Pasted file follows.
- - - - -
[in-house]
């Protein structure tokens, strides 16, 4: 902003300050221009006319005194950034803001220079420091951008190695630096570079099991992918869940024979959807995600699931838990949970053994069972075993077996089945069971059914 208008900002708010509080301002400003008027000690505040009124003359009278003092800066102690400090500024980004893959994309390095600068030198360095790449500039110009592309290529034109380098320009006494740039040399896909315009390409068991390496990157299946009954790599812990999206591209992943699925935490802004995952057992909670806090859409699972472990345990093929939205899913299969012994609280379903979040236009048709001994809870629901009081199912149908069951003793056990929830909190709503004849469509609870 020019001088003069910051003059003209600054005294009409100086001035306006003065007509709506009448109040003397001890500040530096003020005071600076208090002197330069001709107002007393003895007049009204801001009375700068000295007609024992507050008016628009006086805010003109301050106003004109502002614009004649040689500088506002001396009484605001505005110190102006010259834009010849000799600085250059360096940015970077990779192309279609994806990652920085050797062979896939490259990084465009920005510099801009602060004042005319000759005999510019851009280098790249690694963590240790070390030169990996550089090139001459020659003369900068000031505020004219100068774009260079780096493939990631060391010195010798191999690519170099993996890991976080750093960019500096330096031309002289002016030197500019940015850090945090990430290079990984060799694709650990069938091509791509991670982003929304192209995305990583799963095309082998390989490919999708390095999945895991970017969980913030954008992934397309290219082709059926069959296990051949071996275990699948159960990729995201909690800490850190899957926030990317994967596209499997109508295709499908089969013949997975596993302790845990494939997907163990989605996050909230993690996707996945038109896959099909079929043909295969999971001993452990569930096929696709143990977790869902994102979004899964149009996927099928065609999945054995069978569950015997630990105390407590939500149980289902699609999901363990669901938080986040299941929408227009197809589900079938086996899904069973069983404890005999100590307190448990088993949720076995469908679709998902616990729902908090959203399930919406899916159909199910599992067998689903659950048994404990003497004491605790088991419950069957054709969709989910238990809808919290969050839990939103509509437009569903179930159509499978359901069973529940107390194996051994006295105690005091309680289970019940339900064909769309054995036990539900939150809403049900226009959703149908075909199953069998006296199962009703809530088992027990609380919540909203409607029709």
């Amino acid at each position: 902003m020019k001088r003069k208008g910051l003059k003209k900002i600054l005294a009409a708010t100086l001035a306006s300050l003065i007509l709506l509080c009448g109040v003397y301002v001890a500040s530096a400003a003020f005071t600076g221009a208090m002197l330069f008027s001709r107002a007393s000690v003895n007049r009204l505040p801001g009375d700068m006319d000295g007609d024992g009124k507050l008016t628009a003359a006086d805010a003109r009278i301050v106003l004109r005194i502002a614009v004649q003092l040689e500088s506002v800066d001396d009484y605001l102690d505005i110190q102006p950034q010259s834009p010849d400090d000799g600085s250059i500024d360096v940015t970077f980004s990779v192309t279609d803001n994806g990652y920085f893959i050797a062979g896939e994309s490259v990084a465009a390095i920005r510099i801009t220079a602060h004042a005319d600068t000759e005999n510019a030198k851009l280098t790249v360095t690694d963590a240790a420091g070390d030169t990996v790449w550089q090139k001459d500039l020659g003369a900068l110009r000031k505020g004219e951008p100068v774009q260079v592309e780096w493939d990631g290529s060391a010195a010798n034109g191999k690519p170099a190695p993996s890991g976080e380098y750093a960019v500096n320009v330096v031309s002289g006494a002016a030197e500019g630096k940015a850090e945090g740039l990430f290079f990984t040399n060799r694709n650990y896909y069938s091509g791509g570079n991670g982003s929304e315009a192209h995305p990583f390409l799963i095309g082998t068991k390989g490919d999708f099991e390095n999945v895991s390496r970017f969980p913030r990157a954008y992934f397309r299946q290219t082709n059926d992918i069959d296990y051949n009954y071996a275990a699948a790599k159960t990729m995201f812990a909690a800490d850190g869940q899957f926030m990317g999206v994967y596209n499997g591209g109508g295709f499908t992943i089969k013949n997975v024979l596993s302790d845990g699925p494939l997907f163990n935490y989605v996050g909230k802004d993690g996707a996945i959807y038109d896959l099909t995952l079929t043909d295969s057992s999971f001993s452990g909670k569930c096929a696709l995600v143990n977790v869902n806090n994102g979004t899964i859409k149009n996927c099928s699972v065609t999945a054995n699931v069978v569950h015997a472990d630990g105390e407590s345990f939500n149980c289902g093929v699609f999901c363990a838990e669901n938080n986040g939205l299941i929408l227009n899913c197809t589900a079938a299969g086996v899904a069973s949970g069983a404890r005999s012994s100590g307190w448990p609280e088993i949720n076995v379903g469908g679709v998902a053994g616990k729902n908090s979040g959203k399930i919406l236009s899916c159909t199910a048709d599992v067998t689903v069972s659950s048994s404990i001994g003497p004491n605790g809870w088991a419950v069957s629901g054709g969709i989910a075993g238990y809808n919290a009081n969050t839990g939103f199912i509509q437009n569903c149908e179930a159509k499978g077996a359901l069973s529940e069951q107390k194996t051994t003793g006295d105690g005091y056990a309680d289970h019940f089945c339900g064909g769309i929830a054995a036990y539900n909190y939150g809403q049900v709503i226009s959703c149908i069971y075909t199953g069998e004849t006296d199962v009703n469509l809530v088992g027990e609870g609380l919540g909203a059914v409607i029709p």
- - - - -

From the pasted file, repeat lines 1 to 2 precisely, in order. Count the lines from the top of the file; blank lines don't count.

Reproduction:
[in-house]
């Protein structure tokens, strides 16, 4: 902003300050221009006319005194950034803001220079420091951008190695630096570079099991992918869940024979959807995600699931838990949970053994069972075993077996089945069971059914 208008900002708010509080301002400003008027000690505040009124003359009278003092800066102690400090500024980004893959994309390095600068030198360095790449500039110009592309290529034109380098320009006494740039040399896909315009390409068991390496990157299946009954790599812990999206591209992943699925935490802004995952057992909670806090859409699972472990345990093929939205899913299969012994609280379903979040236009048709001994809870629901009081199912149908069951003793056990929830909190709503004849469509609870 020019001088003069910051003059003209600054005294009409100086001035306006003065007509709506009448109040003397001890500040530096003020005071600076208090002197330069001709107002007393003895007049009204801001009375700068000295007609024992507050008016628009006086805010003109301050106003004109502002614009004649040689500088506002001396009484605001505005110190102006010259834009010849000799600085250059360096940015970077990779192309279609994806990652920085050797062979896939490259990084465009920005510099801009602060004042005319000759005999510019851009280098790249690694963590240790070390030169990996550089090139001459020659003369900068000031505020004219100068774009260079780096493939990631060391010195010798191999690519170099993996890991976080750093960019500096330096031309002289002016030197500019940015850090945090990430290079990984060799694709650990069938091509791509991670982003929304192209995305990583799963095309082998390989490919999708390095999945895991970017969980913030954008992934397309290219082709059926069959296990051949071996275990699948159960990729995201909690800490850190899957926030990317994967596209499997109508295709499908089969013949997975596993302790845990494939997907163990989605996050909230993690996707996945038109896959099909079929043909295969999971001993452990569930096929696709143990977790869902994102979004899964149009996927099928065609999945054995069978569950015997630990105390407590939500149980289902699609999901363990669901938080986040299941929408227009197809589900079938086996899904069973069983404890005999100590307190448990088993949720076995469908679709998902616990729902908090959203399930919406899916159909199910599992067998689903659950048994404990003497004491605790088991419950069957054709969709989910238990809808919290969050839990939103509509437009569903179930159509499978359901069973529940107390194996051994006295105690005091309680289970019940339900064909769309054995036990539900939150809403049900226009959703149908075909199953069998006296199962009703809530088992027990609380919540909203409607029709």